October is Halloween movie month! Having been completely deprived of any kind of Halloween experience growing up, I now spend 31 days celebrating with film and TV. I like to shoot for a mix of old and new, horror and comedy, from the slightly spooky to the totally terrifying to the just plain weird. Each day of October I’ll reviewing one of these ventures in the realm of the creepy and supernatural. Some will be high quality cinema and some will require large amounts of alcohol to survive. Stock up on seasonal beer and Fireball-apple jello shots and join me! A warning, though – unless the review is of a very recent release, HERE BE SPOILERS.
The Martian (2015)
Starring: Matt Damon and pretty much everyone else who’s been in a movie in the past two years.
Spoiler-Free Synopsis: Astronaut Mark Watney (Matt Damon) is part of one of the first manned missions to Mars. When a sandstorm endangers the crew and forces them to scrub out early, he is presumed dead from an injury and left behind with limited supplies, no ability to contact Earth, and nearly four years till the next mission to Mars. Watney has no choice but to try to science his way to survival.
Okay, okay, even with a pretty broad definition this isn’t a Halloween movie. There are no Martian monsters or paranormal happenings. The only bogeymen here are the laws of physics and the harsh conditions of the planet itself. However it is a sci-fi movie and a very thrilling ride and it’s also the only movie I watched on October 3rd, so here we are.
I read the book fairly recently, a book written by a software engineer using crowd-sourced fact checking and a computer algorithm, so that was fresh in my mind as I watched. The book was fascinating because it really should have been quite boring. Pages were devoted to how many calories Mark would need to grow to sustain his life and how many square feet of soil it would take to do do, or to the detailed chemical reaction necessary to produce enough water to feed his crops. It was painstaking, yet riveting, partially because the voice of the main character was so strong and partially because the attention detail and accuracy itself was refreshing. Yet there were some serious pacing and structural issues to the book that were greatly improved in the movie.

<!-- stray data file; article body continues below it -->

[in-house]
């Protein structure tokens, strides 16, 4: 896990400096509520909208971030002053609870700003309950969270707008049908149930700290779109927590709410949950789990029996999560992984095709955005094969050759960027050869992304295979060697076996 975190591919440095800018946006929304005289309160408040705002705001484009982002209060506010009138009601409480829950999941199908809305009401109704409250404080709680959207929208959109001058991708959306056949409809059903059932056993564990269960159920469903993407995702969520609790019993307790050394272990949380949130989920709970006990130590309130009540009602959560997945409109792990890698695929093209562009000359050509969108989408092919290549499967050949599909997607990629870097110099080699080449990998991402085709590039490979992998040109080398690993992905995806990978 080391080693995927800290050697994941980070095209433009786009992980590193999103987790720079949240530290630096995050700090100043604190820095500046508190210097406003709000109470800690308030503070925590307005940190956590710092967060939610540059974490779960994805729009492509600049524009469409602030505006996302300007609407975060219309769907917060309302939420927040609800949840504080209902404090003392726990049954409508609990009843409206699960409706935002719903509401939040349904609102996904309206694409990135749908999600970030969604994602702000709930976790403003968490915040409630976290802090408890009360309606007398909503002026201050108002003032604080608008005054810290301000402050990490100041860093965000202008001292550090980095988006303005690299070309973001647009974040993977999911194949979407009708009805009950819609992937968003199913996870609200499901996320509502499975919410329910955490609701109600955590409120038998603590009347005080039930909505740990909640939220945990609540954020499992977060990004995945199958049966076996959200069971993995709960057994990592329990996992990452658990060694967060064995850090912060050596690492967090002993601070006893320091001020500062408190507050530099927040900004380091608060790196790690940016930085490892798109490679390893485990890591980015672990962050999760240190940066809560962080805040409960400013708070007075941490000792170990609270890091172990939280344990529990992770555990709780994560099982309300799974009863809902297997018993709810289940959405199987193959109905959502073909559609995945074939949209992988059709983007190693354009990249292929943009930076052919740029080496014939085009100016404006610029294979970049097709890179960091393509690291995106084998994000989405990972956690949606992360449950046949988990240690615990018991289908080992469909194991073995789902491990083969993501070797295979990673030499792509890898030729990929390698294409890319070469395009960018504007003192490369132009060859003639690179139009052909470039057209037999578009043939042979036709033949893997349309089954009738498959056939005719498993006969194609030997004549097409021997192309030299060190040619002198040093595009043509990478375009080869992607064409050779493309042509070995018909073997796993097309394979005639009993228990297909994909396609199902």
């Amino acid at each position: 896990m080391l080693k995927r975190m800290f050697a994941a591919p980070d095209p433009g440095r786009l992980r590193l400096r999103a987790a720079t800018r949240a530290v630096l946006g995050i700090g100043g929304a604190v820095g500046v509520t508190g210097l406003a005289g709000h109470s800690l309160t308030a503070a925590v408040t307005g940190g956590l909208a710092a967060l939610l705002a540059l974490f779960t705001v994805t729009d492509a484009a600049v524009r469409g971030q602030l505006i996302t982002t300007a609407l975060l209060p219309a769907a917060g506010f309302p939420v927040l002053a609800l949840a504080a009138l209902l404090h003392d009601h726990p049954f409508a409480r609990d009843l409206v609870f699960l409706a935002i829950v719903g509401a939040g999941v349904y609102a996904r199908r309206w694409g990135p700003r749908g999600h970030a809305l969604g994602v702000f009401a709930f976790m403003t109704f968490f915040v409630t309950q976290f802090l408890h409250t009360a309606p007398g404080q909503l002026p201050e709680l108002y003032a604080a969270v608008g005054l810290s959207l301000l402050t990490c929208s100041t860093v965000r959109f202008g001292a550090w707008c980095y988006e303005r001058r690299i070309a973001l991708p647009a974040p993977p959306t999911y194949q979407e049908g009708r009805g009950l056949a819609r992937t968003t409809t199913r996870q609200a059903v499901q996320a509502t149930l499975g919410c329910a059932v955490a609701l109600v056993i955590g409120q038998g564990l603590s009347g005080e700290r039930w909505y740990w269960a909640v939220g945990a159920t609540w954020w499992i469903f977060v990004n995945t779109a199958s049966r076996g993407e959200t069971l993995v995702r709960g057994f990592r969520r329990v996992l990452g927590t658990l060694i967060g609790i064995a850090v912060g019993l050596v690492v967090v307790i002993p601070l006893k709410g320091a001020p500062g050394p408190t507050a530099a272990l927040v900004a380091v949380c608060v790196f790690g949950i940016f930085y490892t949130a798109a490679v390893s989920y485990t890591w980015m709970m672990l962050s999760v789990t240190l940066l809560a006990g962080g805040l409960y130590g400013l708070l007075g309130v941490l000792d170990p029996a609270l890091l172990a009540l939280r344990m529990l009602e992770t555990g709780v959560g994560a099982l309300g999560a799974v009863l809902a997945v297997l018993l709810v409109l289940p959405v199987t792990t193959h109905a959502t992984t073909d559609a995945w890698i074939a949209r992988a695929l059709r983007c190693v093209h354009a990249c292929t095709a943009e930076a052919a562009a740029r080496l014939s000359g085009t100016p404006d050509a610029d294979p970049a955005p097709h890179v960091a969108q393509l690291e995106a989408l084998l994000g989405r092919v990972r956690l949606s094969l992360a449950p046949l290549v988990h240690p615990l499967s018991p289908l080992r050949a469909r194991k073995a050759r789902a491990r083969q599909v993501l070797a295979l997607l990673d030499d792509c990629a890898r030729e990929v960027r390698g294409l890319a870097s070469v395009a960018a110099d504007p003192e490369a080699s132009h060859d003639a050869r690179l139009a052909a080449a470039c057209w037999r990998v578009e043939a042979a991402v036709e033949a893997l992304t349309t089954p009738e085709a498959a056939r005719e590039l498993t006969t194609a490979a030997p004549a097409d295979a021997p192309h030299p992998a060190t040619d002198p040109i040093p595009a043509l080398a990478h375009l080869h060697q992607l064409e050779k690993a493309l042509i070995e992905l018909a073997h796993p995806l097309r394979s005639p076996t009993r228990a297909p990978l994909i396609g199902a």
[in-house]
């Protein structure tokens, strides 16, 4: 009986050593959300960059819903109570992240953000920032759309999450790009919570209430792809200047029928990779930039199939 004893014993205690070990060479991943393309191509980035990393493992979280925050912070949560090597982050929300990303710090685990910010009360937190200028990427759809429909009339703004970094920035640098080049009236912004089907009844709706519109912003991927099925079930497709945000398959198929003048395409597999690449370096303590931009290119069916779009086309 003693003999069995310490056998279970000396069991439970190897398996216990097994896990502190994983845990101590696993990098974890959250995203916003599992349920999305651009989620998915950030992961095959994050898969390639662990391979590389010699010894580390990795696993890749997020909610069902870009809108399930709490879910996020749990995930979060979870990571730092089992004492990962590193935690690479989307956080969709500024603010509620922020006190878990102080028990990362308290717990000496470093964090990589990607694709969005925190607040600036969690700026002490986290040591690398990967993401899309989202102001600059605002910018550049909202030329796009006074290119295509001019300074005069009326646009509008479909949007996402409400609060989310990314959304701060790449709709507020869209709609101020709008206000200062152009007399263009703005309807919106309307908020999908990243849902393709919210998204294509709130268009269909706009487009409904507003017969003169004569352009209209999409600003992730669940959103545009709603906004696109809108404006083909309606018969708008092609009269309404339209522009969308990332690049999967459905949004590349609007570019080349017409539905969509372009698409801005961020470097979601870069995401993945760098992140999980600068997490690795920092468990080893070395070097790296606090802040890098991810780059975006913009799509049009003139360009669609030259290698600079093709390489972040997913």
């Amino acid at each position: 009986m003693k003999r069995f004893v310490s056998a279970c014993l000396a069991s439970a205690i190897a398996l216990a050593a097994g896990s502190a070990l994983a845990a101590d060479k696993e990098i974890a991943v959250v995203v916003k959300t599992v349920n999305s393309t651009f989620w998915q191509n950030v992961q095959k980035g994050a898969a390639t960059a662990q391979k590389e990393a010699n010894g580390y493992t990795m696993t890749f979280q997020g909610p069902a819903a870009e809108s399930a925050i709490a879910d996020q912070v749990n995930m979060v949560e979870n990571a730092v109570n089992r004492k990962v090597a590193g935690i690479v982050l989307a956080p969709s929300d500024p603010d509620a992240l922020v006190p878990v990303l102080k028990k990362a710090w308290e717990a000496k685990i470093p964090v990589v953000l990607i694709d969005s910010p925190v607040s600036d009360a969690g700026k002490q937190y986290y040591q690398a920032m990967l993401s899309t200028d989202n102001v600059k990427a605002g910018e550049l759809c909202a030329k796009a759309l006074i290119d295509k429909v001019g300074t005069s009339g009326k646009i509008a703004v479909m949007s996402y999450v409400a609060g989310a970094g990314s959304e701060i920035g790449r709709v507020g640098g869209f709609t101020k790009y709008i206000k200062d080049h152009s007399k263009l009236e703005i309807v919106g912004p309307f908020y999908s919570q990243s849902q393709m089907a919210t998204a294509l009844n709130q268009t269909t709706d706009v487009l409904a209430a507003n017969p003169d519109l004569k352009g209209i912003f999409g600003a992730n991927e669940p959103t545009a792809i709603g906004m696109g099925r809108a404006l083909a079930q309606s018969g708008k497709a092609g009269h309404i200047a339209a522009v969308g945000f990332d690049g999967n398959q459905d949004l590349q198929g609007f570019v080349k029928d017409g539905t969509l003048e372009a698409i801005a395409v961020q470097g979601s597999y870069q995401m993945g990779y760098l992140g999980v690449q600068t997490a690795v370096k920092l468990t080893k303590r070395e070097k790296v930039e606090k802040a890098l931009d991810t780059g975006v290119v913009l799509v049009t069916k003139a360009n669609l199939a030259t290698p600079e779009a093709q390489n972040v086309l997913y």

For fans of the book, the movie adheres very closely to the original plot while better balancing the Mars story line with what was happening on Earth and on the Hermes, the ship that had brought Mark’s crew to Mars. A lot of the hyper-detailed problem solving descriptions are removed or simplified, but the main message of using knowledge of science and engineering to overcome any obstacle remains. Despite these omissions, it remains on of the most science-based, pro-rational thinking movies I’ve ever seen. I admit to being just nerdy enough to really miss all the minutiae, I realize including it would not have made a good movie.
I don’t want spoil anything for anyone, so I’ll keep this brief. I found The Martian to be smart and enjoyable. There was a lot of humor, a lot of action, and really gorgeous scenes of the Martian landscape as well of space. Although by its very nature The Martian is focused on Matt Damon’s character, the large supporting cast is strong (and fairly diverse) and not one of them fails to turn in an excellent and believable performance. Sean Bean even survives the movie and gets in a Lord of the Rings reference. Jessica Chastain makes a strong but compassionate commander of the Mars mission, Kristen Wiig brings a light touch of humor to the only non-scientist in the NASA contingent, and Donald Glover’s scattered astrophysicist is a bit of a stereotyped nerd but completely endearing (just to name a few of many).
I admit having Ridley Scott at the helm made me wary, given his recent track record, but in this case he produced a movie that is true to its source material, filled with joy as well as tension, and really just very fun to watch. But what this movie is at it’s core is optimistic, about humanity and about our future. There are no bad guys and there is very little cynicism. The Martian believes not just in science and logic, not just in human ingenuity, but in the basic goodness of human beings and shows us a world in which those traits, when coupled together, can accomplish almost anything.
Quality: 9.5 Donald Glover with a staplers out of 10. Nearly perfect.
Entertainment Value: 9 Pathfinders out of 10. Plenty of action, not too preachy, and rarely dragged.